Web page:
As the incidents continued to pile up over the summer, several things took place. As local authorities in the central valley proved unwilling or unable to find any of the other suspects, state and federal officials stepped in, with California Attorney General Robert Kenny going so far as to send a state "special agent" to the central valley to "assist" local law enforcement in their investigations and to offer a monetary reward (put up by the American Civil Liberties Union) for any arrest and conviction of perpetrators.  In the summer, a spate of newspaper editorials from around the country decried the violence, nearly all of them citing the parallels with Nazi Germany and emphasizing the cases where the victims of the attacks were World War II veterans. Some local groups in the affected communities went out of their way to assist returning Nikkei. By June, a couple of arrests had been made in other cases, and in the fall, the Doi defendants were back on trial on federal charges.[5]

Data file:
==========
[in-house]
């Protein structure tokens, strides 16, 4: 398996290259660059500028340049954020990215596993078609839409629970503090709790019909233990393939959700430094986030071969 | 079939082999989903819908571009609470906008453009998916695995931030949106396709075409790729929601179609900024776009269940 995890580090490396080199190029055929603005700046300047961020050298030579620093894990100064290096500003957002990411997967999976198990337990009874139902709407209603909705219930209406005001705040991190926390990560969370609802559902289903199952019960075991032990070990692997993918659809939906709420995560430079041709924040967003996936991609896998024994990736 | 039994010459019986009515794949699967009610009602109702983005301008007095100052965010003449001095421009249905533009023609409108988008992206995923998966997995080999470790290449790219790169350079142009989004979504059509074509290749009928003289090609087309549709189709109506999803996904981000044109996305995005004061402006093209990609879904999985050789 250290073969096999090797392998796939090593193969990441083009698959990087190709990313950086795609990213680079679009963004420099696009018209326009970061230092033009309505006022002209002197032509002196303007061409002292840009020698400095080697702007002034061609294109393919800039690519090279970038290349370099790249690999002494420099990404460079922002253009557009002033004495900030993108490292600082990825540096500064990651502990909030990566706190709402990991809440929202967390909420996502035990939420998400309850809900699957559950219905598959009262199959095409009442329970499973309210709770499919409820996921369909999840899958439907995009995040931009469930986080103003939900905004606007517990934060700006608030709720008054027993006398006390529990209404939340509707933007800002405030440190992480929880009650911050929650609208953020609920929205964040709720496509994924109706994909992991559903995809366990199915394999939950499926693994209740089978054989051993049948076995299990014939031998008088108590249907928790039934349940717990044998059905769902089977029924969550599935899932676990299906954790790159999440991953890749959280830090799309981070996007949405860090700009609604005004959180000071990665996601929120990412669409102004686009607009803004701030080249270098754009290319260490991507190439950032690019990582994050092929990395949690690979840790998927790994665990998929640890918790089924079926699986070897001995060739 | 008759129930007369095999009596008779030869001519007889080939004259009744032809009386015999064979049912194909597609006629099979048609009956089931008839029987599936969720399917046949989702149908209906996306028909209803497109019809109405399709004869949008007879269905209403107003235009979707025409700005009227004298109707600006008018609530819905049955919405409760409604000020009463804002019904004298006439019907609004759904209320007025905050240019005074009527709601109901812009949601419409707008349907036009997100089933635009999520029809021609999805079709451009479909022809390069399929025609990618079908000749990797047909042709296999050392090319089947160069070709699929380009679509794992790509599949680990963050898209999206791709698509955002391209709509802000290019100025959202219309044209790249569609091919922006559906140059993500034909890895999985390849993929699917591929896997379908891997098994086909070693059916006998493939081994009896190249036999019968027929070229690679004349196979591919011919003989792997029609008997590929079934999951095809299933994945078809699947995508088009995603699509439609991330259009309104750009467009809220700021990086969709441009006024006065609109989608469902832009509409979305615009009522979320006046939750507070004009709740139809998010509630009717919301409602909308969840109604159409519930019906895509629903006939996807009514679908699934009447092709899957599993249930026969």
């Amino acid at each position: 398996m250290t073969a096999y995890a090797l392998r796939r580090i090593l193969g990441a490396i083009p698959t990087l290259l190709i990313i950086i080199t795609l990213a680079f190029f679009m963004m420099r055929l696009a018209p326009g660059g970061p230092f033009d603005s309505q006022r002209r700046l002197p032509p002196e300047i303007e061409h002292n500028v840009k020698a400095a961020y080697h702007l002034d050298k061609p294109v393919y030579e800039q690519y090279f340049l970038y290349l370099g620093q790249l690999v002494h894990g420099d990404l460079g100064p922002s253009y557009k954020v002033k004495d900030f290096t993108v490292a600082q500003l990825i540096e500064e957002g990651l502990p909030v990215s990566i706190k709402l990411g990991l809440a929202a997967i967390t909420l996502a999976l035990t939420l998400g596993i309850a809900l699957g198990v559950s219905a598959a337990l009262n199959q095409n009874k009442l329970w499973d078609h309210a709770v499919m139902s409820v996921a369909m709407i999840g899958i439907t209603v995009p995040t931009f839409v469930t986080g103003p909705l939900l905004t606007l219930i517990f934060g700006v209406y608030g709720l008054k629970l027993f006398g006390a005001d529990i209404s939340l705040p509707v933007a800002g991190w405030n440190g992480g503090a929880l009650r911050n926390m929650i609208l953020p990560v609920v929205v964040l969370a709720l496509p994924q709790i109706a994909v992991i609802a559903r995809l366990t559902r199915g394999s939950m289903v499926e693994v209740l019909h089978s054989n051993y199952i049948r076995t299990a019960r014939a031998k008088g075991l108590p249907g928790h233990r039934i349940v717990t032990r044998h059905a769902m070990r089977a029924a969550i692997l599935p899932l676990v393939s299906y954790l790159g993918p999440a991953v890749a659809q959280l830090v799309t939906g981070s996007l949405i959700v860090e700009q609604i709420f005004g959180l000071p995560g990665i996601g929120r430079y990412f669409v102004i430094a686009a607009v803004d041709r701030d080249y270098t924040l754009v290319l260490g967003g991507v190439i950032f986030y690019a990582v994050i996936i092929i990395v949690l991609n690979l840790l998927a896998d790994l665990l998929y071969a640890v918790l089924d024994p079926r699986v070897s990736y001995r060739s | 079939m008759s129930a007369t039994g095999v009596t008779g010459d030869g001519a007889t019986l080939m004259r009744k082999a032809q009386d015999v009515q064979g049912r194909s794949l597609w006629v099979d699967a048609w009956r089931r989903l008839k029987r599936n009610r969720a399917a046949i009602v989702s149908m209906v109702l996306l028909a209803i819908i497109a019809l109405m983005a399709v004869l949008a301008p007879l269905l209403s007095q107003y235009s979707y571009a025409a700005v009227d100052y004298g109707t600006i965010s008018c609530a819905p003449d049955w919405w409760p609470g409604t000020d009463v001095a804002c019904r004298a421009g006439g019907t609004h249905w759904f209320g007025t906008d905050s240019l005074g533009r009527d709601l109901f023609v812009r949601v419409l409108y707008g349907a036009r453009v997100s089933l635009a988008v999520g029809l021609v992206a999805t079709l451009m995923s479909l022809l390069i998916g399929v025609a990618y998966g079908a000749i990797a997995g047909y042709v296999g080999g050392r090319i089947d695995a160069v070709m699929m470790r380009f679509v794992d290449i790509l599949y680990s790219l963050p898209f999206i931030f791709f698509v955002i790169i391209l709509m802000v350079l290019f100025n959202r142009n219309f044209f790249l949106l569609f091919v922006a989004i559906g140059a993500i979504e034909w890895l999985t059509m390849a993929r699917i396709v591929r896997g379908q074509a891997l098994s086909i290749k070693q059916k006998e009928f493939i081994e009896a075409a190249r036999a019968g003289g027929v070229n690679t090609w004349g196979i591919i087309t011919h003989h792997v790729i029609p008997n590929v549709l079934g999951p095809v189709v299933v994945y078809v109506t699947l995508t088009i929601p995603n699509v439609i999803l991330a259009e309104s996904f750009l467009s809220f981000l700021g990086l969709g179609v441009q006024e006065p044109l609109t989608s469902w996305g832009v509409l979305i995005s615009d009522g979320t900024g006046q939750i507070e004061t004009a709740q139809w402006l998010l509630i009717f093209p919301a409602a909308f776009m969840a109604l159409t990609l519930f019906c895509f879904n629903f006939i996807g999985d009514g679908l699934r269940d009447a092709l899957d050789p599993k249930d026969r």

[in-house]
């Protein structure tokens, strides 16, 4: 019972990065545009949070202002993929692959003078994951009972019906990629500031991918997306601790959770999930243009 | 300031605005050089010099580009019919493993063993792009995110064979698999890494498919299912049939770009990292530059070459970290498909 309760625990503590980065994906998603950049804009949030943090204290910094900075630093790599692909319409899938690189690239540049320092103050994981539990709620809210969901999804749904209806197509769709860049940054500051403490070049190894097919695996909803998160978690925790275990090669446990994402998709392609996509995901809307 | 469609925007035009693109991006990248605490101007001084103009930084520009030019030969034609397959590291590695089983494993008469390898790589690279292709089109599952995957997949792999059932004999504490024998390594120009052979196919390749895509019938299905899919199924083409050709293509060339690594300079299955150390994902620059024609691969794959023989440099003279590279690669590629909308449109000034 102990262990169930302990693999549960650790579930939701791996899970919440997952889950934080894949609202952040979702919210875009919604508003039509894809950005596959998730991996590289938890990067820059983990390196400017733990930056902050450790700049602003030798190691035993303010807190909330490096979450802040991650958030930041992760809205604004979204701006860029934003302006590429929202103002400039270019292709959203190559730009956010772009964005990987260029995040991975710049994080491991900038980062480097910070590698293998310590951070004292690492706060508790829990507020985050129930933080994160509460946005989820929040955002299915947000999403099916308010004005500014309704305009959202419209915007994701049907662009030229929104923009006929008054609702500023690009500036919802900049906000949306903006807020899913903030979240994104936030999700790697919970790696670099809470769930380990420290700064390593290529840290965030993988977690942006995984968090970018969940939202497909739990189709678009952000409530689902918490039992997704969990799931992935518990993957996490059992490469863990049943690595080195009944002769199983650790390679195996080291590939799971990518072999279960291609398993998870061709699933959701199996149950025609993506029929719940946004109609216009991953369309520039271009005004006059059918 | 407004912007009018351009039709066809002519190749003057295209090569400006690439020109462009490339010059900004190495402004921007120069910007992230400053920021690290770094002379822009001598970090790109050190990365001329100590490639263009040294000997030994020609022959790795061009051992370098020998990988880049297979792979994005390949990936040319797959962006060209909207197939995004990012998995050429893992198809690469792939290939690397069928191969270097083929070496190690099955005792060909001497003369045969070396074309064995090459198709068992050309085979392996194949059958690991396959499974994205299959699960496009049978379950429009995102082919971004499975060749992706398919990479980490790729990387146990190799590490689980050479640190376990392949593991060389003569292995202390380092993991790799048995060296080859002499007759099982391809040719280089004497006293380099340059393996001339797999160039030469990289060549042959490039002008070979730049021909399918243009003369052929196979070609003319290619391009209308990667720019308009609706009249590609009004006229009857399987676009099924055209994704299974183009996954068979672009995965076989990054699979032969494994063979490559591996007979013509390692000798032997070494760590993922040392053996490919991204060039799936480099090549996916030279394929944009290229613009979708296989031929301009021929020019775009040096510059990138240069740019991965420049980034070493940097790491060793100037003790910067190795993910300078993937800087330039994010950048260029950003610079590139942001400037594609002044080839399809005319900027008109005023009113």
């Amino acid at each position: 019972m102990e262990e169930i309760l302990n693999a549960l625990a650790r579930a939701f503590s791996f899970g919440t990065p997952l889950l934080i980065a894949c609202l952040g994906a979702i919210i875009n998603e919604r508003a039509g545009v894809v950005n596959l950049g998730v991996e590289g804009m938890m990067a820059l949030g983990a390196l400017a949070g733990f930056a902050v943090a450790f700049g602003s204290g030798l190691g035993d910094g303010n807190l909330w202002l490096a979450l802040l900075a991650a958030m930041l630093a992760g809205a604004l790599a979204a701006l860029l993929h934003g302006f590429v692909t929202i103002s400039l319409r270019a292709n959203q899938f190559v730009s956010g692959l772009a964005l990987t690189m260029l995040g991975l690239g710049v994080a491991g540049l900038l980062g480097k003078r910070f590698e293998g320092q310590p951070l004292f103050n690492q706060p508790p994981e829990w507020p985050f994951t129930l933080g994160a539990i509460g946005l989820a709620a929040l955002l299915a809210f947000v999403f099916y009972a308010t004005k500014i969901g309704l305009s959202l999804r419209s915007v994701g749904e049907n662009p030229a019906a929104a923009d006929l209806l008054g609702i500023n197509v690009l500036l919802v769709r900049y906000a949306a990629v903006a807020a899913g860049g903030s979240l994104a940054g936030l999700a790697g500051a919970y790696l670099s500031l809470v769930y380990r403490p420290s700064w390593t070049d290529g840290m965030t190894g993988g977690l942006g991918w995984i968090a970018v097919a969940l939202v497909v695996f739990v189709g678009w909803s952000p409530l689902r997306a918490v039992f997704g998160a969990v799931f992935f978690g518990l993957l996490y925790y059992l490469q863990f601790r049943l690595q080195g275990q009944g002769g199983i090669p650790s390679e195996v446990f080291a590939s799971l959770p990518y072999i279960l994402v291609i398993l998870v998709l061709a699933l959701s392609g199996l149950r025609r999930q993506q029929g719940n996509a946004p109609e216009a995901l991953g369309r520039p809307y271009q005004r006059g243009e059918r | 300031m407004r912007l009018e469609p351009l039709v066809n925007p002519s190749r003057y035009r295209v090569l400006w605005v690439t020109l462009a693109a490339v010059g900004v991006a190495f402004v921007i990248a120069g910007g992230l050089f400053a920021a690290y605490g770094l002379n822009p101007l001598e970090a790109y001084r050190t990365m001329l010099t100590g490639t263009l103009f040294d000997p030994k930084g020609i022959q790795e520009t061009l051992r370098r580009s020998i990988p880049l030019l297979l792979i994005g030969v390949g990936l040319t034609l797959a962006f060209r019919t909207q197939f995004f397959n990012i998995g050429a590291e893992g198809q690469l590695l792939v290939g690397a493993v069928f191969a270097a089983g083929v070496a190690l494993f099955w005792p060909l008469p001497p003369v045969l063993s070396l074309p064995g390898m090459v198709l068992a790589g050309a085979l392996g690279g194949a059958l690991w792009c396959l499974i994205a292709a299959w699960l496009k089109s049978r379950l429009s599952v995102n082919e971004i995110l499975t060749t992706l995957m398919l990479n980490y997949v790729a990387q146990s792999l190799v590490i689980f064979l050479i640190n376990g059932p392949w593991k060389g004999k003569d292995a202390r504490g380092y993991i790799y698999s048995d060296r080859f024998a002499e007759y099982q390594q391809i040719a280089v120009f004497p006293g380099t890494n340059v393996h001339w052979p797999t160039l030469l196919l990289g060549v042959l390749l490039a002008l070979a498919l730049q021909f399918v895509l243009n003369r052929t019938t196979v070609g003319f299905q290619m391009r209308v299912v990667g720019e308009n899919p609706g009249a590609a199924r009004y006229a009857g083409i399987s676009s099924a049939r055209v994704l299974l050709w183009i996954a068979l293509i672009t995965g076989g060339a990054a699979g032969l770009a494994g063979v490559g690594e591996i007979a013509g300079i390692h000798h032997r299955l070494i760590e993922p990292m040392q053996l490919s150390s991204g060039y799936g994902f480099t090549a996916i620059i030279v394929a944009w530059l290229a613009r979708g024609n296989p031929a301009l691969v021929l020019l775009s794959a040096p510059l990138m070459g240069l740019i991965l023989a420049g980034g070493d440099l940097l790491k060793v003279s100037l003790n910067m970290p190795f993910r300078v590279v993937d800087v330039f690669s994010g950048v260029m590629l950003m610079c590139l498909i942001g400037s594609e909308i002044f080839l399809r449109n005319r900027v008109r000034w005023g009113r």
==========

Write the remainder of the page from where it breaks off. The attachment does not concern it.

Likely the result of all of these factors—and the turn in public opinion in favor of the Japanese Americans that was beginning to take place—the attacks began to wane in the fall and slowed to a trickle by the early 1946. The vast majority of Japanese Americans returned without incident and issues of jobs and housing slowly pushed the attacks off the front pages of the vernacular newspapers.